Security Fears Still an Obstacle for Mobile Platforms
While data suggests that 64% of UK shoppers now store their debit or credit card details with online sites, many have still yet to make the leap to storing payment details within mobile apps reports Skrill. A survey of 2,000 UK adults commissioned by the digital payments specialist suggests that only14% choose to buy goods and services via apps linked to their credit or debit cards stored online.
One of the main hurdles for in-app purchasing is that people remain concerned about security. Nearly one in three people who do not use apps that store their card details worry that their personal details could be stolen. This suggests that there is still some way to go before consumers have the confidence to pay in this way.
However, mobile phone and tablet users are expected to make 195bn mobile transactions annually by 2019, up from 72bn this year, according to
a report from Juniper Research
. For those using in-app purchasing, the biggest advantage is seen to be not having to re-enter card details for every purchase – cited by 26% of respondents, while a further 22% said that the speed and convenience of in-app transactions were the most important benefits.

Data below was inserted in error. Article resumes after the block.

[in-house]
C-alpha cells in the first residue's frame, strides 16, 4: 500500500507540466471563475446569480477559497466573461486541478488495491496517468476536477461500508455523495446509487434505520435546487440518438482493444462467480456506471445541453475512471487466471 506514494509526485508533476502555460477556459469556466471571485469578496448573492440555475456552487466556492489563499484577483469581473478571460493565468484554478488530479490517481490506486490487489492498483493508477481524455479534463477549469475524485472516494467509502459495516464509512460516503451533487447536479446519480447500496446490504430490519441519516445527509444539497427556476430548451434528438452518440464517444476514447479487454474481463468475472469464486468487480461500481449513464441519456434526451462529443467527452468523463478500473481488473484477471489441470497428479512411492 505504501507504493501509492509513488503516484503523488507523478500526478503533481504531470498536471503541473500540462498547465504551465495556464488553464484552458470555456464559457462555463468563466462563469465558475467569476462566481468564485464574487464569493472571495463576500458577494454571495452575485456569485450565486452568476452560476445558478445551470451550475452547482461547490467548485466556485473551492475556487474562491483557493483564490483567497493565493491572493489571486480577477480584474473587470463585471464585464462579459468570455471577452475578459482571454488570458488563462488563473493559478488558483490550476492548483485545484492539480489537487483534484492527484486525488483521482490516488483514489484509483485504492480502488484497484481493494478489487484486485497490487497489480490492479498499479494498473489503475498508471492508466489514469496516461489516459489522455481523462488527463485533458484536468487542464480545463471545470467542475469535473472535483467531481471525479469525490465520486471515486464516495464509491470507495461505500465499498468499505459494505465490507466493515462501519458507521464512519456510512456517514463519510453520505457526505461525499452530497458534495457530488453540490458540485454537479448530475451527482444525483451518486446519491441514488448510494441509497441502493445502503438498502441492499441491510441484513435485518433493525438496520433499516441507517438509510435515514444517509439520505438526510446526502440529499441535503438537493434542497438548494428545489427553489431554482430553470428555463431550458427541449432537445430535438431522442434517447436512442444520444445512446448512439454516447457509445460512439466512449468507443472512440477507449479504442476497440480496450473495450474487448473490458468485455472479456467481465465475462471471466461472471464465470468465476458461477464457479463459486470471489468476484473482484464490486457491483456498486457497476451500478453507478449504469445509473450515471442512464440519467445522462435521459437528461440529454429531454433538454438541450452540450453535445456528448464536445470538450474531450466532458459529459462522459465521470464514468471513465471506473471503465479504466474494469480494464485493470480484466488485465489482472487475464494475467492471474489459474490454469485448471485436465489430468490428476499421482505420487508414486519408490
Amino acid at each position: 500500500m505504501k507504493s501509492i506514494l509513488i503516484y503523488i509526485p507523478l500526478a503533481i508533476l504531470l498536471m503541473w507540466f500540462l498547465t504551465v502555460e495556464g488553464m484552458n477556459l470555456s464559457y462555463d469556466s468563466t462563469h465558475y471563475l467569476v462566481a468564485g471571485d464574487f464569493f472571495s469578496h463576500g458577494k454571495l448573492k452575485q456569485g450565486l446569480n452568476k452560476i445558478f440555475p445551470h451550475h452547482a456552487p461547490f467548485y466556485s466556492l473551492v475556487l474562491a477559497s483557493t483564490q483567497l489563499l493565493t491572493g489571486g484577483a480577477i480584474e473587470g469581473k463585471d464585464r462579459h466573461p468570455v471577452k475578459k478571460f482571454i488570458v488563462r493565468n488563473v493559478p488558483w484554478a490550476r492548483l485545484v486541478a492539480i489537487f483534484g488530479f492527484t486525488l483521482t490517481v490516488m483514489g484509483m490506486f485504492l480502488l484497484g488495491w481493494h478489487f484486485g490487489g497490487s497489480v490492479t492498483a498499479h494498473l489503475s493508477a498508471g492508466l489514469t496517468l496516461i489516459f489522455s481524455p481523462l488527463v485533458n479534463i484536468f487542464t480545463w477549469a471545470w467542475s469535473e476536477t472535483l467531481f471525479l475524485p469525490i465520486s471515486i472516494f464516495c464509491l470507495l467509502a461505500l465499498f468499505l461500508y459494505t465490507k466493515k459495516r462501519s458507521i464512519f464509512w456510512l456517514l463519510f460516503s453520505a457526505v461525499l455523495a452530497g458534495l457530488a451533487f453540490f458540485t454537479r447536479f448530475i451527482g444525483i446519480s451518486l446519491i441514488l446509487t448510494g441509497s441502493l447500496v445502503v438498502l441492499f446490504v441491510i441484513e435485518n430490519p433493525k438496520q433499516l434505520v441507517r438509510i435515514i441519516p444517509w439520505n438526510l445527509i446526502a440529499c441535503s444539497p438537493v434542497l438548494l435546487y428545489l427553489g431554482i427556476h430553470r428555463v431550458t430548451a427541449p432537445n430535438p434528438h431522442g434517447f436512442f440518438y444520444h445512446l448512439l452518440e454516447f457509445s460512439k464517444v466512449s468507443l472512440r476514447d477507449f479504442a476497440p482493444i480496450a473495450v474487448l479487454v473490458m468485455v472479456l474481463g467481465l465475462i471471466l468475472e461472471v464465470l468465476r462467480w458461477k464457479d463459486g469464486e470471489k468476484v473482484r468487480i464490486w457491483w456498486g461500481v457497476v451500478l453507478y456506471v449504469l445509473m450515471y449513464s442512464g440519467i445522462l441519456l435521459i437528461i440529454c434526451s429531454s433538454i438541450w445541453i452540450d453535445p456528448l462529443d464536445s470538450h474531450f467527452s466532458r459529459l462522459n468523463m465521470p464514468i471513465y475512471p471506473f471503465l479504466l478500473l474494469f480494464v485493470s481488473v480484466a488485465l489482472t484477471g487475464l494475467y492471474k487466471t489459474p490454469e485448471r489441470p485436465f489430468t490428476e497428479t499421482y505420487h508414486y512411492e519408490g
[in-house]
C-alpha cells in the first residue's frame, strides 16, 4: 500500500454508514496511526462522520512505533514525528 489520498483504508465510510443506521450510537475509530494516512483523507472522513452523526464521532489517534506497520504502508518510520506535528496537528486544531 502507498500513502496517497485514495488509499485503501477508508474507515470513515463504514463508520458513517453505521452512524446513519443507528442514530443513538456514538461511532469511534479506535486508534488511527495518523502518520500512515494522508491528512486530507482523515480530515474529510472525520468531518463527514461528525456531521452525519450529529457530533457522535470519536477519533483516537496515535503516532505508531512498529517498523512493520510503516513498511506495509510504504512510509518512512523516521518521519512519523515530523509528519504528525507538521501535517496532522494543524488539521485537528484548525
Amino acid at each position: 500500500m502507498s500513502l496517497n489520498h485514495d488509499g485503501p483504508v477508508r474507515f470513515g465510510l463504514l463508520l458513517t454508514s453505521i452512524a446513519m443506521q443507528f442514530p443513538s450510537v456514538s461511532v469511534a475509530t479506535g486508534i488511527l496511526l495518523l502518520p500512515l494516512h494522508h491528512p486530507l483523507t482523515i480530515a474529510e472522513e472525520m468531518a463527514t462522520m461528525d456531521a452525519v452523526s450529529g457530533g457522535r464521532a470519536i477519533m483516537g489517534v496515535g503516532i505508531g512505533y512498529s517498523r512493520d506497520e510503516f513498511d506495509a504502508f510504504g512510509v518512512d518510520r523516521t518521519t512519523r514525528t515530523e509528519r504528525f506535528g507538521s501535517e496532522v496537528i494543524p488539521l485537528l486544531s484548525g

“Over time, consumers have become comfortable paying for goods online, as Skrill has seen from facilitating online payments for over a decade now,” said Spiros Theodossiou, vice president (VP) product management. “However, they are still on a journey to accepting in-app purchasing as a regular channel for buying goods and services. Our research shows that people who have adopted the technology have really seen the benefits.
“With significant developments including major wearable technology announcements, public transport going contactless and some major players coming into mobile payments, the way we pay is changing. This could trigger wider acceptance of in-app payments, with more consumers taking advantage of the greater ease of use and speed when shopping, gaming and downloading music. For this to occur, businesses will need to demonstrate the ease of use these apps offer in order to reassure users that they offer a safe way to pay and guide them along this new payment trend as it grows in popularity.
“The onus is on businesses to not only support the highest levels of security and cryptology, but to also encourage their customers to follow best practice such as reading app reviews and installing all updates. These often include improved security settings, which will help to realise the huge benefits of in-app payments.”